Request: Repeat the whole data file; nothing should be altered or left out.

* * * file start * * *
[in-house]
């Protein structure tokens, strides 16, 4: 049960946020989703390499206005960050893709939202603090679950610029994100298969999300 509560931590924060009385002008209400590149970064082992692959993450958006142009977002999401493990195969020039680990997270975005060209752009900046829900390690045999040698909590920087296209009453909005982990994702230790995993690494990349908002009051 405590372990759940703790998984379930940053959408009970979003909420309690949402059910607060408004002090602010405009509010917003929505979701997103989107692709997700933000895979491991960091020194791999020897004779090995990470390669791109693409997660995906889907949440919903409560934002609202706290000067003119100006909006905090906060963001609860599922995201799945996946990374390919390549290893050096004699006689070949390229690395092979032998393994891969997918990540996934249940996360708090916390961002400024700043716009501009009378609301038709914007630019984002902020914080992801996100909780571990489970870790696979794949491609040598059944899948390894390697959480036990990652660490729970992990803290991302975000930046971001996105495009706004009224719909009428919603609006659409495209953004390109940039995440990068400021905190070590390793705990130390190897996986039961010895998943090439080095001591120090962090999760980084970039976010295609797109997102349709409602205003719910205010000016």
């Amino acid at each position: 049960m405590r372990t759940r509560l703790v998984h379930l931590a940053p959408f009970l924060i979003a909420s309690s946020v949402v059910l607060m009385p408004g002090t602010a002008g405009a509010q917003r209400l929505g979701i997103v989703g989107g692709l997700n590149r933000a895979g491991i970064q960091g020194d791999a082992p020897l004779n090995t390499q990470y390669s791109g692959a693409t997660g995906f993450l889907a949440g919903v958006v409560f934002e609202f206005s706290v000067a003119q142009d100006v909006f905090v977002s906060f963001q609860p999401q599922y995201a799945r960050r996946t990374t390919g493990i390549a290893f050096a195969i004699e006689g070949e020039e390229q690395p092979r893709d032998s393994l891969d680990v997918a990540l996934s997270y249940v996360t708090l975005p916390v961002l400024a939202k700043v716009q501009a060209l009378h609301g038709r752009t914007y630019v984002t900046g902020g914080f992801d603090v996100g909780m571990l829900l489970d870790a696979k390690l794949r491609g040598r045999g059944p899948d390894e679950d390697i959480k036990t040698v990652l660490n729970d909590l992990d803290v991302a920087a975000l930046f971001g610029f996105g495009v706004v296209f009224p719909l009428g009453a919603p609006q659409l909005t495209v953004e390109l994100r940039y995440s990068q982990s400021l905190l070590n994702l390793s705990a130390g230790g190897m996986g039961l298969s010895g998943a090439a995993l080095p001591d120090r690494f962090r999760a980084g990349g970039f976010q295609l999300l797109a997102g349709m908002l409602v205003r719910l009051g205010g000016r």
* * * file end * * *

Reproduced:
[in-house]
């Protein structure tokens, strides 16, 4: 049960946020989703390499206005960050893709939202603090679950610029994100298969999300 509560931590924060009385002008209400590149970064082992692959993450958006142009977002999401493990195969020039680990997270975005060209752009900046829900390690045999040698909590920087296209009453909005982990994702230790995993690494990349908002009051 405590372990759940703790998984379930940053959408009970979003909420309690949402059910607060408004002090602010405009509010917003929505979701997103989107692709997700933000895979491991960091020194791999020897004779090995990470390669791109693409997660995906889907949440919903409560934002609202706290000067003119100006909006905090906060963001609860599922995201799945996946990374390919390549290893050096004699006689070949390229690395092979032998393994891969997918990540996934249940996360708090916390961002400024700043716009501009009378609301038709914007630019984002902020914080992801996100909780571990489970870790696979794949491609040598059944899948390894390697959480036990990652660490729970992990803290991302975000930046971001996105495009706004009224719909009428919603609006659409495209953004390109940039995440990068400021905190070590390793705990130390190897996986039961010895998943090439080095001591120090962090999760980084970039976010295609797109997102349709409602205003719910205010000016």
């Amino acid at each position: 049960m405590r372990t759940r509560l703790v998984h379930l931590a940053p959408f009970l924060i979003a909420s309690s946020v949402v059910l607060m009385p408004g002090t602010a002008g405009a509010q917003r209400l929505g979701i997103v989703g989107g692709l997700n590149r933000a895979g491991i970064q960091g020194d791999a082992p020897l004779n090995t390499q990470y390669s791109g692959a693409t997660g995906f993450l889907a949440g919903v958006v409560f934002e609202f206005s706290v000067a003119q142009d100006v909006f905090v977002s906060f963001q609860p999401q599922y995201a799945r960050r996946t990374t390919g493990i390549a290893f050096a195969i004699e006689g070949e020039e390229q690395p092979r893709d032998s393994l891969d680990v997918a990540l996934s997270y249940v996360t708090l975005p916390v961002l400024a939202k700043v716009q501009a060209l009378h609301g038709r752009t914007y630019v984002t900046g902020g914080f992801d603090v996100g909780m571990l829900l489970d870790a696979k390690l794949r491609g040598r045999g059944p899948d390894e679950d390697i959480k036990t040698v990652l660490n729970d909590l992990d803290v991302a920087a975000l930046f971001g610029f996105g495009v706004v296209f009224p719909l009428g009453a919603p609006q659409l909005t495209v953004e390109l994100r940039y995440s990068q982990s400021l905190l070590n994702l390793s705990a130390g230790g190897m996986g039961l298969s010895g998943a090439a995993l080095p001591d120090r690494f962090r999760a980084g990349g970039f976010q295609l999300l797109a997102g349709m908002l409602v205003r719910l009051g205010g000016r």